Paul Thomas Anderson's The Master stars Joaquin Phoenix as a psychologically damaged war veteran who finds himself working for Lancaster Dodd (Philip Seymour Hoffman), a charismatic figure building his own religion. As the alcoholic, self-destructive former soldier becomes more deeply involved with the leader of this cult-like organization, his natural instincts keep him from embracing his new position as strongly as others in the group would hope. The Master screened at the 2012 Toronto International Film Festival.~Perry Seibert
You're really not supposed to understand what the characters conversations actually mean or why they do what they do, the best way to enjoy this beautiful film is to just know that some very unhinged, not so normal characters interact with one another and see what happens next.
The Master is a complicated film. It's also quite polarizing, and many viewers will leave with more questions than answers. But I think Anderson wanted it this way, and I was fine with that. The film is philosophically-minded, so the ambiguities are purposeful and are meant to sink in long after you've finished the film.
P.T. Anderson once again proves that he is the best filmmaker working today, and maybe the best to ever live. This an absolute masterwork of cinema on every level. The performances, which have been rightly lauded, are stellar, particularly Joaquin Phoenix, who becomes so lost in the role that his entire physicality changes. The 65mm cinematography is beyond gorgeous, and really enhances the immaculately accurate period detail. And the film itself, as I said, is a masterwork; this an intense, emotional, darkly funny examination of the battle between man's id and ego (Phoenix's Quell being the former, Philip Seymour Hoffman's Dodd being the latter) that effortlessly careens from powerful, visceral exchanges of dialogue to inquisitive, carefully executed sequences of conflict and questioning to moments of almost outrageous humor - sometimes in the same scene.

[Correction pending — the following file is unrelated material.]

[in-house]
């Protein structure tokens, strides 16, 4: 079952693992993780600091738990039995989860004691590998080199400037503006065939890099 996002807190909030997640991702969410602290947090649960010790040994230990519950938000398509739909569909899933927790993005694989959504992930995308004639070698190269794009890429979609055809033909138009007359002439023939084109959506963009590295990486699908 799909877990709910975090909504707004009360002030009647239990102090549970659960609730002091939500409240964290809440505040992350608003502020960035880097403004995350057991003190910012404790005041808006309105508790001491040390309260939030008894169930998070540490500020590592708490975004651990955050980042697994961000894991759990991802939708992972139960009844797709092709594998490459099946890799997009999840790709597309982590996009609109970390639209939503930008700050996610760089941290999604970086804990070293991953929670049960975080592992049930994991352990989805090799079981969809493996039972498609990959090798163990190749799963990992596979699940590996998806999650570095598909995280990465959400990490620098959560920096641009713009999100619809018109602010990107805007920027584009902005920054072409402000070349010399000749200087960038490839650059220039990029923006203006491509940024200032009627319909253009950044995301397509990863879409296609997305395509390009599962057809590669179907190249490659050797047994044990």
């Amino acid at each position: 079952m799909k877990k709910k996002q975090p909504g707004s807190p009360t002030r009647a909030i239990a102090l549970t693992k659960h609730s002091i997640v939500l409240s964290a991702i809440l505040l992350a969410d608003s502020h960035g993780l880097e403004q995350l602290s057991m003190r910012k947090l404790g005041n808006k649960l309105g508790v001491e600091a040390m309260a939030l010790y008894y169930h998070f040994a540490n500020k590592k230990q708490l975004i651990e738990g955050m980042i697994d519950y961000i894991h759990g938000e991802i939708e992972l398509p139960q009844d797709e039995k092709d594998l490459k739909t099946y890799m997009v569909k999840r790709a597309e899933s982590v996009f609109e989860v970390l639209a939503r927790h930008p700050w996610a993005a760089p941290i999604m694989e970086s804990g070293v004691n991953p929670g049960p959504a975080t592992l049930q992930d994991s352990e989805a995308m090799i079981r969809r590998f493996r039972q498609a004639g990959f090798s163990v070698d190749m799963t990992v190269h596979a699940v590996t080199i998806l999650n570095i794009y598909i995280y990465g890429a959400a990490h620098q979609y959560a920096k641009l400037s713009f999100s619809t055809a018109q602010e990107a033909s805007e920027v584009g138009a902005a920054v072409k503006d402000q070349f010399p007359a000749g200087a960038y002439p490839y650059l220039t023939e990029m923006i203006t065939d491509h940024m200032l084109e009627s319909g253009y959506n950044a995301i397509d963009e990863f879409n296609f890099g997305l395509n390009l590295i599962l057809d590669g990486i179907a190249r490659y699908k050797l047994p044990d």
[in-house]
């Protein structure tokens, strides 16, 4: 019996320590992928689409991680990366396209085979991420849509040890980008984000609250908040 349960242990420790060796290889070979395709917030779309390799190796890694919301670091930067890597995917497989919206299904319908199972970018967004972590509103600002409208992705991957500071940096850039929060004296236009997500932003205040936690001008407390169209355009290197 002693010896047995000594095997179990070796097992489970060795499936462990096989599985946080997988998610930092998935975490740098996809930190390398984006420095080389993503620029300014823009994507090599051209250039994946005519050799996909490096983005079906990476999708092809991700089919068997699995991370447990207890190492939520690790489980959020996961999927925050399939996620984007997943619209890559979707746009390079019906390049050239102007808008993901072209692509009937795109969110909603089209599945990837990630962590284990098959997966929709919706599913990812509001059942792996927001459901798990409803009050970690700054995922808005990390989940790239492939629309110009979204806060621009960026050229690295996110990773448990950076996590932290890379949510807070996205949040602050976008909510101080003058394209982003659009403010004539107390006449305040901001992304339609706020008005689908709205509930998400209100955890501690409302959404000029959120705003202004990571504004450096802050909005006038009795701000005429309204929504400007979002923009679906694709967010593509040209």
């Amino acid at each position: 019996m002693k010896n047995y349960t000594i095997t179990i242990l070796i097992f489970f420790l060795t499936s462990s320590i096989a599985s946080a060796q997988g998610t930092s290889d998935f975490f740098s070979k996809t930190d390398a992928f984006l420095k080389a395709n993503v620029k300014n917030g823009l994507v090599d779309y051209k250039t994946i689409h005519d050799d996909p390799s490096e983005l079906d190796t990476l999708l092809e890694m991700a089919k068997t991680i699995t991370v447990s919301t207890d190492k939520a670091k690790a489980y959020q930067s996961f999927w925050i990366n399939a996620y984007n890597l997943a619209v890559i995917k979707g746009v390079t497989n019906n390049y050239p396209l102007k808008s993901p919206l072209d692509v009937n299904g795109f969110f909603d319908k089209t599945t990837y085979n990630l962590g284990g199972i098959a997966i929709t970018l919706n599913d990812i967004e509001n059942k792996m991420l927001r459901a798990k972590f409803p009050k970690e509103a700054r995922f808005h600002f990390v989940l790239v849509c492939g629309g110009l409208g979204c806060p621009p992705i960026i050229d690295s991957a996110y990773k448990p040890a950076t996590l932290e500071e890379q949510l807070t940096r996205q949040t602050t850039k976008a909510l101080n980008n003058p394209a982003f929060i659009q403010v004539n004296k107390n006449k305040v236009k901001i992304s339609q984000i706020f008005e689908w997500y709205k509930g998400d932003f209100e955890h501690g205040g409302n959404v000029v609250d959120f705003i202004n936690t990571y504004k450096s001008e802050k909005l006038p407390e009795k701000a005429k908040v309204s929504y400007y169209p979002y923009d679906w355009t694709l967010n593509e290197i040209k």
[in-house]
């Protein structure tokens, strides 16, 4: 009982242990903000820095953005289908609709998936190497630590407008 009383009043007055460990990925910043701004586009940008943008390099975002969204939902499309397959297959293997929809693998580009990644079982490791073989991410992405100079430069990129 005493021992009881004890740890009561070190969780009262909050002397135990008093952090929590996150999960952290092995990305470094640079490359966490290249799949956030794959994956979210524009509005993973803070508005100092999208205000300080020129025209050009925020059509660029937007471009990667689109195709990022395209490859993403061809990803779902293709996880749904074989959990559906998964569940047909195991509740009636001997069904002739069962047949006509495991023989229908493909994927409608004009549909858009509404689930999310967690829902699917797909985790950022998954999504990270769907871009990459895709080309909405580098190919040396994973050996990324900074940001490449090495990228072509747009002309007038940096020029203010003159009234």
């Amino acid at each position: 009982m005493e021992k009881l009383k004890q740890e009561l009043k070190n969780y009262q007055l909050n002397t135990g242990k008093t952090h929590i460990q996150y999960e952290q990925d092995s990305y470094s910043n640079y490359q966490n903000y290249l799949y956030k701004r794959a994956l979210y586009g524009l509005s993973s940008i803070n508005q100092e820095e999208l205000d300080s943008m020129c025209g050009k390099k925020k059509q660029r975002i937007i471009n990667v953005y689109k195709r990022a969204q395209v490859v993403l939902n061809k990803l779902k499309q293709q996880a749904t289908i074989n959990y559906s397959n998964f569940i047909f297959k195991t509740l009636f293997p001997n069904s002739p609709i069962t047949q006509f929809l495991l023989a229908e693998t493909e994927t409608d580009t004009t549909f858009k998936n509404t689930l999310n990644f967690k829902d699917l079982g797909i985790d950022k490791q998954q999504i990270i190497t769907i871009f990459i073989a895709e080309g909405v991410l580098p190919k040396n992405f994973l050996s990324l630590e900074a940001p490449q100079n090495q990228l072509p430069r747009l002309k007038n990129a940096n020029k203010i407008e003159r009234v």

The Blu-ray itself is magnificent as well. The picture quality is perhaps the best I've ever seen; nothing else really displays the full capability of the Blu-ray format like 65mm or 70mm photography. The color and clarity of the images really bowled me over. It's also beautifully packaged with reversible artwork and a postcard, and has some interesting features including deleted scenes and, perhaps most interestingly, the John Huston-directed WWII documentary "Let There Be Light," which PTA has cited as a major influence on this film.
Paul Thomas Anderson's, "The Master", is one of the best movies of the year. While it doesn't provide a clear cut answer at its conclusion, it leaves the viewer to answer moral questions of religion, self existence, and "what truly is real in our heads and what is make believe?" Joaquin Phoenix and Philip Seymour Hoffman give Oscar-worthy performances with their portrayal of this odd cult in the 1950's. While the movie does have mild religious undertones and similarities to Scientology ideology; the movie primarily focuses on the relationship between these two men, it does not divulge deeply into the implications of "The Cause".
The true beauty of the film is found in interpretation. It isn't the normal Hollywood blockbuster, but a film that should be viewed as an art form and Anderson showing an overview to his ideas. The relationship shared between Phoenix and Hoffman is astounding and both men and extremely talented actors.
Not to mention the 70mm conversion to blu-ray is absolutely stunning! There are multiple ocean scenes in the film and picture quality is unlike anything I've seen from the digital age. Why it wasn't nominated for Best Picture, yet had a nomination in all three major individual categories? Beyond me. Go see it!